Vicky Clerici at Montreal Comic Con 2013
Vicky Clerici, the owner of special effects makeup and props company Macabro Productions, is cleaning her brushes and putting away her fake blood. She’s just finished giving a satisfied customer a gruesome head injury in front of her booth in the Artist's Alley at Montreal’s Comic Con. For Clerici, every oozing gash is a marketing tool. “Comic Con is more like advertising,” she says. “You meet a lot of locals.”
Vendors are there to capitalize on the crowds who come out to meet X-Files actress Gillian Anderson, chat with X-men comic book artist Chris Claremont, or pick up some Star Trek Christmas ornaments. The annual event, which this year attracted more than 42,000 visitors, sees all aspects of nerd culture well represented. But Comic Con isn’t just a glorious gathering of geeks. Many local Montreal artisans count on this as their biggest opportunity of the year, and not all of them are as enthusiastic about the experience as Clerici. Many artists are discovering that the large-scale event doesn’t suit their small businesses.
Rupert Bottenberg, the co-creator of Lost Myths, an art project that seeks to uncover lost or forgotten legends, comes for the exposure. “Starting to build these long-term relationships [is] the backbone of any artist’s career,” he says. But long-term relationships don’t necessarily translate into financial profitability, and Bottenberg feels like Comic Con might be the wrong venue for local, original art, since most of the crowd’s focus is centered on basic fandom. “They’re here to buy things related to commercial properties they’ve been familiar with for the last thirty years.” Though he’s managed to break even, he says most of the event doesn’t stray much from the mainstream. Small, independent artists are "just kind of along for the ride.”
Here, the small producers are always at the mercy of the larger fan machine. Melanie Audet, who stands behind a wall of handmade stuffed monsters (creations from her company Curious Little Bird) thinks that this year's event layout has hurt her sales. Attendees have to pass by the cheaper, mass-produced merchandise before heading over to the Artist’s Alley, where smaller creators are set up. “The toys made in China, that shouldn’t be the first thing people see," says Audet. When fans make their way to the Artist's Alley, they're thrown off by the price.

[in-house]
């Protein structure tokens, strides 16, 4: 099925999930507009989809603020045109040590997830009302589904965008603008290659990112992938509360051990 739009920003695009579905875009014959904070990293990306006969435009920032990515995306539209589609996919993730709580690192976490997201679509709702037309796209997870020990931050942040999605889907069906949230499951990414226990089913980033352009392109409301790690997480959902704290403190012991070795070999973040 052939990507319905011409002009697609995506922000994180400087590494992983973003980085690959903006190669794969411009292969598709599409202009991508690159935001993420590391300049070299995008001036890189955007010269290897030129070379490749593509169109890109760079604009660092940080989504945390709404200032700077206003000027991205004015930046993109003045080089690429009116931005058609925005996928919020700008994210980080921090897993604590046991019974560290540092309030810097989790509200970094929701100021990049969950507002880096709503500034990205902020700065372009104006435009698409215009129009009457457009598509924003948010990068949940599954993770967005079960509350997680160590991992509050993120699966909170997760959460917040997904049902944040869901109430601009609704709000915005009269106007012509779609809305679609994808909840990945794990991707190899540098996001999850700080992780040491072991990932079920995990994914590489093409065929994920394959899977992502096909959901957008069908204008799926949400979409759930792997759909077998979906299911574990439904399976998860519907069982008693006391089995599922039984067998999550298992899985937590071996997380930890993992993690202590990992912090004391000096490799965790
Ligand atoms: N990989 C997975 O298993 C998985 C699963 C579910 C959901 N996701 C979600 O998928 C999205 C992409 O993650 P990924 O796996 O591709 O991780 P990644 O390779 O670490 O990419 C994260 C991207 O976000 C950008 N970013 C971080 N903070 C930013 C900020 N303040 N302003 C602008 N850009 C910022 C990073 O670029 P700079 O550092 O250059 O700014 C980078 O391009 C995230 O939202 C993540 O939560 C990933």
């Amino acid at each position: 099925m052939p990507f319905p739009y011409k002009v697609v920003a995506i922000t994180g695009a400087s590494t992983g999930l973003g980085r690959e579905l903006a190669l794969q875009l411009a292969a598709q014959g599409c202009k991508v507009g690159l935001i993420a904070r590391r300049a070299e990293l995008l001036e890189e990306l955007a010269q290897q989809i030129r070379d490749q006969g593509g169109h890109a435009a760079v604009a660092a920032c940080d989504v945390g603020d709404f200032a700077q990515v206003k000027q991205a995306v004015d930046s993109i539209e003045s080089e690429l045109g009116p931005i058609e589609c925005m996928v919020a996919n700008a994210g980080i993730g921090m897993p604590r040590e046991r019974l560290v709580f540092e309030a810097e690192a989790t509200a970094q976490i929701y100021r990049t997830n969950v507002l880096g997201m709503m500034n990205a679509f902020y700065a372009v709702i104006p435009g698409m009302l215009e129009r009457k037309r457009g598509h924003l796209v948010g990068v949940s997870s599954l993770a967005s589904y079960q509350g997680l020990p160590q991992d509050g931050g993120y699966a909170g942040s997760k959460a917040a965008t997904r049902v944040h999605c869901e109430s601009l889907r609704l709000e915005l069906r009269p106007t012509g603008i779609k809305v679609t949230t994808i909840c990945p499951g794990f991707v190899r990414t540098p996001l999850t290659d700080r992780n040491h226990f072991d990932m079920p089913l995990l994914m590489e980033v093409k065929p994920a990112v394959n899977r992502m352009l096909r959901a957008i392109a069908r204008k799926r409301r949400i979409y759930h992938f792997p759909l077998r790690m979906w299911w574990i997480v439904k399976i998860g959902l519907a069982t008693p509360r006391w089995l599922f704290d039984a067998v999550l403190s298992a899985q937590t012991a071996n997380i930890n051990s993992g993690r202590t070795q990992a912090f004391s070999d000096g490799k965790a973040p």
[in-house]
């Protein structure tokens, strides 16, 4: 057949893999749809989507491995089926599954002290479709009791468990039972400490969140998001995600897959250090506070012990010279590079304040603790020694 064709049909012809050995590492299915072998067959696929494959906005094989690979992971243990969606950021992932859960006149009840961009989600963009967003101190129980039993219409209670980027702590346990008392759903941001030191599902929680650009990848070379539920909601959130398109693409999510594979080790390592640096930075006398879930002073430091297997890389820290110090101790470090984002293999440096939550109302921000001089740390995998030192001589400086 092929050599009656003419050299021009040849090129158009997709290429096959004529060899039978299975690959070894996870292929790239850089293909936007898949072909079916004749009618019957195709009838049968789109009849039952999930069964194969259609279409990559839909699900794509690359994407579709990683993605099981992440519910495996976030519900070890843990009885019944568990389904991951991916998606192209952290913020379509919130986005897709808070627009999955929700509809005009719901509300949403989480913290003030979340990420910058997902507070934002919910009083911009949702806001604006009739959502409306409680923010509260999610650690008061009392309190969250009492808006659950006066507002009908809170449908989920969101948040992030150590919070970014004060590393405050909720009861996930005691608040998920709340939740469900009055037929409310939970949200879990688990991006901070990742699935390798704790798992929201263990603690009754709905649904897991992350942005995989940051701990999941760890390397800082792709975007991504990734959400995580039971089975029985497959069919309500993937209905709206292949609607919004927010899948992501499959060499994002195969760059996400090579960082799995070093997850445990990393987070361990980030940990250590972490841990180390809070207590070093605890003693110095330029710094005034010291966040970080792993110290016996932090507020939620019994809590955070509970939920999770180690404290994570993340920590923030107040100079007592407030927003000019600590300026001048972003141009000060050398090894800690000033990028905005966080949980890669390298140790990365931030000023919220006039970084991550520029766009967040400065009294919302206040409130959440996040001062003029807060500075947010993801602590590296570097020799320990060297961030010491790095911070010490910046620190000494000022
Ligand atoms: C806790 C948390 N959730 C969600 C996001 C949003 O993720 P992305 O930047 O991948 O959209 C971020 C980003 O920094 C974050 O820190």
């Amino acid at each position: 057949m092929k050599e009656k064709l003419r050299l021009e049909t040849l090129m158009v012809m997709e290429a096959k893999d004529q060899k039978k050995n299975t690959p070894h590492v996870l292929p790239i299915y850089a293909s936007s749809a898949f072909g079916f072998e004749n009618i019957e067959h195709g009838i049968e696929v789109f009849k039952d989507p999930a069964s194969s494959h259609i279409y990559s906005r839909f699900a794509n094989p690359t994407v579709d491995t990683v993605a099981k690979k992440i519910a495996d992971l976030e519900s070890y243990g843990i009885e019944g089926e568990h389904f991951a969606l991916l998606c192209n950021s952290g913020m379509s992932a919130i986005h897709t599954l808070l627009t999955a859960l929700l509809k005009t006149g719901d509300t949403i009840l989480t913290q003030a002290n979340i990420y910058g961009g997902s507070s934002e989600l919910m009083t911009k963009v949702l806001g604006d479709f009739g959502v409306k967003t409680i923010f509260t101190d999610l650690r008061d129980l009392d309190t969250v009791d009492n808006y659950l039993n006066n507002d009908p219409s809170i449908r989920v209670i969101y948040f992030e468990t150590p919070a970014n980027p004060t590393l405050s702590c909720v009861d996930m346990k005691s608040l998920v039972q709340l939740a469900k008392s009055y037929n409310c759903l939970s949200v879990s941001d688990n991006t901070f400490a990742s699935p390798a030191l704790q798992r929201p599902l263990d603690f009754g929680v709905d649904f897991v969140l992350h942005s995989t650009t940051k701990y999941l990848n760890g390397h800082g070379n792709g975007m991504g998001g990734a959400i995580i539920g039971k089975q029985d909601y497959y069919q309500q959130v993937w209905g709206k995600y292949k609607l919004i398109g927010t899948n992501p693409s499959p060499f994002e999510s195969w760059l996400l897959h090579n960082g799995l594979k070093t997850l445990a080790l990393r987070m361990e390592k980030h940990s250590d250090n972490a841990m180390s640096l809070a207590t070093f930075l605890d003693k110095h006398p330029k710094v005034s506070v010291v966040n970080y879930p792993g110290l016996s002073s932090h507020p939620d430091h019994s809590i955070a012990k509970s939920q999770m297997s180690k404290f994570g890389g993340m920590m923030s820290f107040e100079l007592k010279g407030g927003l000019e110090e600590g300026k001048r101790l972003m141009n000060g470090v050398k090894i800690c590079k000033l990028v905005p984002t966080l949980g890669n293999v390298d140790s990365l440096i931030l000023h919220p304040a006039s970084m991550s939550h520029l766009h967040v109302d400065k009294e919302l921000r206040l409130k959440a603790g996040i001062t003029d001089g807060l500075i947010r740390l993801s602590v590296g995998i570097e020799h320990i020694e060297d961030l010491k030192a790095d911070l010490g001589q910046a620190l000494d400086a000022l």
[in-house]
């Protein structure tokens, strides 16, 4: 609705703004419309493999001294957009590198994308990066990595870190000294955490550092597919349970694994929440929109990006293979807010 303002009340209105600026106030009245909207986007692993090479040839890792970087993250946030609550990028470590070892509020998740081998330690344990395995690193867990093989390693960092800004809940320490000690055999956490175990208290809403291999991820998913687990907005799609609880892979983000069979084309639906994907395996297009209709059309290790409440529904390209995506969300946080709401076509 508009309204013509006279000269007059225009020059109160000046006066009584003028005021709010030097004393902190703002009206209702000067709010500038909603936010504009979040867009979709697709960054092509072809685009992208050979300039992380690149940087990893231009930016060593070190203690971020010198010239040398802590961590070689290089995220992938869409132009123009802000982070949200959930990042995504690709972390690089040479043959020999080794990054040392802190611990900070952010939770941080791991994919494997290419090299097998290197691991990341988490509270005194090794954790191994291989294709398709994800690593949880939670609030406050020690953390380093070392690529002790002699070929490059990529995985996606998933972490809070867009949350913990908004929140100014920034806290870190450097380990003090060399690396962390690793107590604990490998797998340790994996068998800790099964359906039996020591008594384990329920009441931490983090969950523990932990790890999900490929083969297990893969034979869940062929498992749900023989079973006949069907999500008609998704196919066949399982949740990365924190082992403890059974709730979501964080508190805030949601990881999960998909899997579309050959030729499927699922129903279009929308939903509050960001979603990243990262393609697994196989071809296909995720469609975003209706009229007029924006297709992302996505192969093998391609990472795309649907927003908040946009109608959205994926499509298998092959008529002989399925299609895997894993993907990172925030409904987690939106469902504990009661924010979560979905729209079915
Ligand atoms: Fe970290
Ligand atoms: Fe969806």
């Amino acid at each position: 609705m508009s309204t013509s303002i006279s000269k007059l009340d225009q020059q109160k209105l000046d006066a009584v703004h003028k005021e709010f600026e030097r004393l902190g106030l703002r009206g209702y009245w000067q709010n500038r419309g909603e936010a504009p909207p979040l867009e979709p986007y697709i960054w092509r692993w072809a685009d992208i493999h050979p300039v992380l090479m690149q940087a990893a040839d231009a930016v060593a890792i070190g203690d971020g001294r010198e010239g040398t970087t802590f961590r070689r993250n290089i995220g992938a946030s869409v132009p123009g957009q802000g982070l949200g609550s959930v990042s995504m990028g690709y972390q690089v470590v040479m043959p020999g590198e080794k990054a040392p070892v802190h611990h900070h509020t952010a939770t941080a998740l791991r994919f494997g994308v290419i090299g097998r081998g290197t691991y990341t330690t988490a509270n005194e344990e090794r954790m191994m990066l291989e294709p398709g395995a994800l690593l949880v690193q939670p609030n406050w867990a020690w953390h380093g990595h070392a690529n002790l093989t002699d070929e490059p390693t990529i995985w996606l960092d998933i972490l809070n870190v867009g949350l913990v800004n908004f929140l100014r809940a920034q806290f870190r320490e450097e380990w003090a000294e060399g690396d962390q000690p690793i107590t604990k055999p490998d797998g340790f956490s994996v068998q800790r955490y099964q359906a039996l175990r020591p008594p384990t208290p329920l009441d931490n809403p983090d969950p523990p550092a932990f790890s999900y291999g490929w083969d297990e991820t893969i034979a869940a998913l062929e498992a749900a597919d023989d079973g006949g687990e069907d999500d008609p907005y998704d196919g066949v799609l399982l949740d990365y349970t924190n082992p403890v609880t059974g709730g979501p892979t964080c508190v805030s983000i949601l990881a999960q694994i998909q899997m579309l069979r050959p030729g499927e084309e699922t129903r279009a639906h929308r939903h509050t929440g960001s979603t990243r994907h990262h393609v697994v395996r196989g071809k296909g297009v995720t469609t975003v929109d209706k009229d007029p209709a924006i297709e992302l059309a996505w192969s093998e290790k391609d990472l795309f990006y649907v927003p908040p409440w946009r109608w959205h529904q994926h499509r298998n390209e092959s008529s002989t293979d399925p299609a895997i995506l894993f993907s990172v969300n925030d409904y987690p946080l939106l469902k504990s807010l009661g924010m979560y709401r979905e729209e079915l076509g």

Adria Lynn Filion of Wasteland Artisan—whose primary wares are handmade leather masks, sometimes featuring long, Venetian-style noses or Cthulu chin tentacles—was happy to be placed in the vendor’s section instead of the Artist’s Alley. “Nobody sees you back there,”she says. But even still, she wishes there was a separation between vendors who resell purchased merchandise and those who, like Filion, make their products by hand. Customers come to her booth and ask her why her wares cost so much. The answer? “Well, because I pay myself almost minimum wage.”
Tailoring your offerings to Comic Con seems to be the key. Gabe BoOh, who makes handmade baby accessories, brought almost forty superhero bibs to the event, and sold out by Saturday morning. “Comics are what sell,” she says in French. Christopher Olson, creator of Tremendous Tales, a series of illustrated short stories, agrees. “One of the pieces of advice I’m getting from other artists is to sell work that’s based on popular characters.” The number of exhibitors offering portraits of Boba Fett and Superman hasn’t escaped his notice.
After many years of attending the con as an exhibitor, illustrator Sanya Anwar carries herself like a veteran. “Every city has its mood and its style,” she says. The author of 1001, an action adventure based loosely on the Arabian Nights, she believes that with time, the focus of the convention will change. “Because Montreal Comic Con is still relatively new on the comic scene, I think fans are just starting to get an understanding of what’s available. Five, ten years down the road, we’ll see a lot of people buying original work here, too.”
While the event matures, the artists will have to stick it out, trying to reach their intended audience and avoid being lost in a sea of Jedi and Transformers. And for some, the feedback from fans is worth it. Olson gets paid “probably more in compliments than in actual money,” but continues to come back to validate his work, enjoying meeting fans he rarely has a chance to interact with.
For Clerici, the post-con buzz lasts about a month, and then it’s time to keep promoting her business. With a bit of creativity, it is possible to make an event primarily concerned with Cylons, Daleks, and droids work for the more human element of the convention.